No shortage of robot companions await us, from the child-sized, Pixar-inspired Kuri, to the intimidating Spot Mini from Boston Dynamics, to Softbank’s family of robots (Figure 4-5). Whether a soft robot seal, like PARO, or a childlike presence, like the robot assistant Jibo, machine-friends seem to sense our thoughts or emotions. Their capabilities are less tightly constrained to a small or specific set of tasks. The machine-friend feels less like you or an extension of you, and more like a friend or family member. Like friends or family members, relationships can go wrong. If our machine-friends don’t get us, it might feel like a betrayal. At the same time, we might be a little more forgiving of weaknesses, just as we are for human friends.

Friends can be a little strange; usually the best ones are (source: Softbank)
Figure 4-5. Friends can be a little strange; usually the best ones are (source: Softbank)
Technology as lover
In the movie Her, a lonely guy very plausibly falls in love with his operating system. Plausible because it’s already happened. In 2006, psychologist Robert Epstein had a months-long email affair with Svetlana, who turned out to be a bot.4 Research backs up the notion that we could feel a sense of intimacy with a bot. In The Media Equation: How People Treat Computers, Television, and New Media Like Real People and Places (Cambridge University Press, 1996), Byron Reeves and Clifford Nass describe a wide range of studies that show how people react to computers as social actors. As soon as bots begin to recognize emotional cues and respond with empathy, it’s inevitable that we’ll engage with them differently and maybe even begin to fall for them.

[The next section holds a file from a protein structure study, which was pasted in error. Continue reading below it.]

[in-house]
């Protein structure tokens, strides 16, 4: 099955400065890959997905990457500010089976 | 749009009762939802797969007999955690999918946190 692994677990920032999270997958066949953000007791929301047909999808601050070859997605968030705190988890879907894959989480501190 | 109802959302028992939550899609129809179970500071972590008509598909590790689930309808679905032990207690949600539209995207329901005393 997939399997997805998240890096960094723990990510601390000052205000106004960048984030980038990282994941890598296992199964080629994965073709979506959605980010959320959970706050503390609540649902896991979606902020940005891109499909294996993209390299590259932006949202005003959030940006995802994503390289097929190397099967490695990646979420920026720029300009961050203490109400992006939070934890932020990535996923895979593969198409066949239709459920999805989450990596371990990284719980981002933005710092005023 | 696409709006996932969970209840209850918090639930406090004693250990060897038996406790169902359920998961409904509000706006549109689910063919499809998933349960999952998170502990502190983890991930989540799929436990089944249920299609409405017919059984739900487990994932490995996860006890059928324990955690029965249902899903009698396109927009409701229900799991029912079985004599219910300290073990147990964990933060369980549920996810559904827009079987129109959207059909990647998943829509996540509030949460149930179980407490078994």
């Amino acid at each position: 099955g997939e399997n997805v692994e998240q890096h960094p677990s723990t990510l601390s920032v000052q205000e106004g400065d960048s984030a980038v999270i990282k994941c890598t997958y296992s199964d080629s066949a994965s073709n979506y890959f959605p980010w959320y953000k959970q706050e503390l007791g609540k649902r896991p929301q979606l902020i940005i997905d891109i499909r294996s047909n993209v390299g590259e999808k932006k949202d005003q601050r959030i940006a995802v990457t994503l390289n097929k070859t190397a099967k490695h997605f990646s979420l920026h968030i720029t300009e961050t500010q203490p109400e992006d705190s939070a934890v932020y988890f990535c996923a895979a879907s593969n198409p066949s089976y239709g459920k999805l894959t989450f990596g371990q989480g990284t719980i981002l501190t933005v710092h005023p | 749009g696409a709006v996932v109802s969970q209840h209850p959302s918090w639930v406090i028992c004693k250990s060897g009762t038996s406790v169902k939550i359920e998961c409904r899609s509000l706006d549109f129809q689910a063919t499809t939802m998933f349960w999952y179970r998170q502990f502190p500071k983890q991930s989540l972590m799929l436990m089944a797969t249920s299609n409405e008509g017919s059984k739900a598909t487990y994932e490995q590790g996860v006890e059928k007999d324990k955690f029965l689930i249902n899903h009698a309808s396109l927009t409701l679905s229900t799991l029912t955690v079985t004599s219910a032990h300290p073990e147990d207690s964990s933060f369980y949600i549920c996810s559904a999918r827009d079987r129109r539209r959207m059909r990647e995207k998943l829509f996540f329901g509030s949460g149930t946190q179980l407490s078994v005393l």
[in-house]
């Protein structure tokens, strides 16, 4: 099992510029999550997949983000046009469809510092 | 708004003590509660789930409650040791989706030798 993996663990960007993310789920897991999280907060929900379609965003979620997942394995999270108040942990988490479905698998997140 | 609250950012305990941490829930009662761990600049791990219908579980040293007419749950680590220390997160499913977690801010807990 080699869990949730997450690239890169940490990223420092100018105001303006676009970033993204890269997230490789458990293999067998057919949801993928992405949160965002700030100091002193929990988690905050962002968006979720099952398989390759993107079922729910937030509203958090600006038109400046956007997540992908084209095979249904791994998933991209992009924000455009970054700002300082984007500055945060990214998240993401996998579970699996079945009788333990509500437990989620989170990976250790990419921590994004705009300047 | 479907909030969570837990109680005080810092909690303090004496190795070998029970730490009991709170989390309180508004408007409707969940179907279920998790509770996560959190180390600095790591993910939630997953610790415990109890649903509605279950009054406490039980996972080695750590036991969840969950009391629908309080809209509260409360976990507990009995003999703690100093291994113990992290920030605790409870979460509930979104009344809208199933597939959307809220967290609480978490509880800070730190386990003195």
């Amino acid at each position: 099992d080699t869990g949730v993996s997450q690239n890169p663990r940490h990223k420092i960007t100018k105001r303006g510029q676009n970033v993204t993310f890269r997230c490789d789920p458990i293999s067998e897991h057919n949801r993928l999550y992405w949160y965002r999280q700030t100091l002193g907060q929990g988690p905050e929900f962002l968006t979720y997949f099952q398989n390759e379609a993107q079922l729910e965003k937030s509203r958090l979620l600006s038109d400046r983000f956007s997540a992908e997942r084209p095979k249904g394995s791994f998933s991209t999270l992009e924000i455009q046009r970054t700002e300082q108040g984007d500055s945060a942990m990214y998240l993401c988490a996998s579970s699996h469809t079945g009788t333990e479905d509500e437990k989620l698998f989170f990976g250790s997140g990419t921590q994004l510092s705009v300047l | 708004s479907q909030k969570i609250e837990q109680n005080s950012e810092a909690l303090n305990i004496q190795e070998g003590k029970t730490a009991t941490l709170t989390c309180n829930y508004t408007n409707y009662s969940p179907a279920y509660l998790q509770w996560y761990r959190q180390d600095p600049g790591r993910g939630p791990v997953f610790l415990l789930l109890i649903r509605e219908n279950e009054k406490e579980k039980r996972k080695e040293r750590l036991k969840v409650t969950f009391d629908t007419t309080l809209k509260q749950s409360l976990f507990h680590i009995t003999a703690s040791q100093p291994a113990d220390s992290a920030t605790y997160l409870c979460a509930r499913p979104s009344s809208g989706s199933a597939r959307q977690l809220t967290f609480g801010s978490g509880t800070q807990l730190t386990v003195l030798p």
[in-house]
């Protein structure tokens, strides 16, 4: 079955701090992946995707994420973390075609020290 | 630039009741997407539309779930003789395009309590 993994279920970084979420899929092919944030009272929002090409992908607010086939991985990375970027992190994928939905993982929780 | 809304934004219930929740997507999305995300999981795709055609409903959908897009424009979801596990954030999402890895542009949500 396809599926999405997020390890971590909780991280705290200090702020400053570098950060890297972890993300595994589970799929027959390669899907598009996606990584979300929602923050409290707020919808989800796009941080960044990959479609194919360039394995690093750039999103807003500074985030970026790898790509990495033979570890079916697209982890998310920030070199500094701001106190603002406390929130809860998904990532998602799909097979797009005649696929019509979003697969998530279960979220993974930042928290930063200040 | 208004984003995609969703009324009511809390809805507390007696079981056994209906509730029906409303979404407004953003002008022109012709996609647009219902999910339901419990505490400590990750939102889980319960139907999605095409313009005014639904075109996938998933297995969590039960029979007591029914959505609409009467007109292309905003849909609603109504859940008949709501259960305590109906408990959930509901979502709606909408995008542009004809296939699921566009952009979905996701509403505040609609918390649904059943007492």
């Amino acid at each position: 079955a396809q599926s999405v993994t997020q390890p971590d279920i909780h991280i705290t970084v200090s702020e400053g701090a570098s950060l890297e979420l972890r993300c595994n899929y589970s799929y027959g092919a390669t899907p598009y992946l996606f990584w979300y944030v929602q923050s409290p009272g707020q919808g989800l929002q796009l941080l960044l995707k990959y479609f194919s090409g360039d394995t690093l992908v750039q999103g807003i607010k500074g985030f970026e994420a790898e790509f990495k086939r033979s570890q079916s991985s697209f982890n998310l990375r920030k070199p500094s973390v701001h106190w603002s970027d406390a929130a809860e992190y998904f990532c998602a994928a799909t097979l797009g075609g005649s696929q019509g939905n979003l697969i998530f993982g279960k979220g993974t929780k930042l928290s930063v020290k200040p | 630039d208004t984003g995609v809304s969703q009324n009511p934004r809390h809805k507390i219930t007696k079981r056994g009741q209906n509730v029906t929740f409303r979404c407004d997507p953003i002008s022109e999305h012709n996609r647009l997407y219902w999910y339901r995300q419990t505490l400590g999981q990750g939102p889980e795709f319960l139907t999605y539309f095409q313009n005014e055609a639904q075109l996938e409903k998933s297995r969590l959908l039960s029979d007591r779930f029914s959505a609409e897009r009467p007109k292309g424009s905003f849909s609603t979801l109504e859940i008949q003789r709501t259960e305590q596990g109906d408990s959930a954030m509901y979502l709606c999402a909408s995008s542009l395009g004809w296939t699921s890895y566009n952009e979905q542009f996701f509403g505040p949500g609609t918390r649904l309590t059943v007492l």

Robots might not love us but with so many different kinds of love—from romantic to obsessive, from friendship to transcendent—perhaps it will just become another variation on a theme. No matter your comfort level with this type of human–machine relationship, it certainly is worthy of our consideration as we design technology that will fill in these roles.

All of these types of relationships can support well-being. There won’t be one type of “right” relationship with machines, just like there’s not one right relationship with fellow humans. Relationships might be narrowly defined to a task or richly intimate, or something in between. And some will go wrong, and we’ll need to know how to spot the warning signs of a relationship gone off the rails.


As we conflate human and machine, confusion arises. One pitfall is the emotional uncanny valley or bots that overstep boundaries. Since the 1970s, we’ve used robotics professor Masahiro Mori’s concept of the uncanny valley to explain why robots that look too realistic make humans uncomfortable. I believe we’ll begin to see an emotional uncanny valley, a new kind of unease as bot personalities begin to feel too human. In an experiment by Jan-Phillip Stein and Peter Ohler, people were exposed to virtual reality characters making small talk. When people thought that the characters were not voiced by humans, they became deeply uncomfortable.5 When bots speak or act too much like a human, it creates that same unease we feel when bots look too human.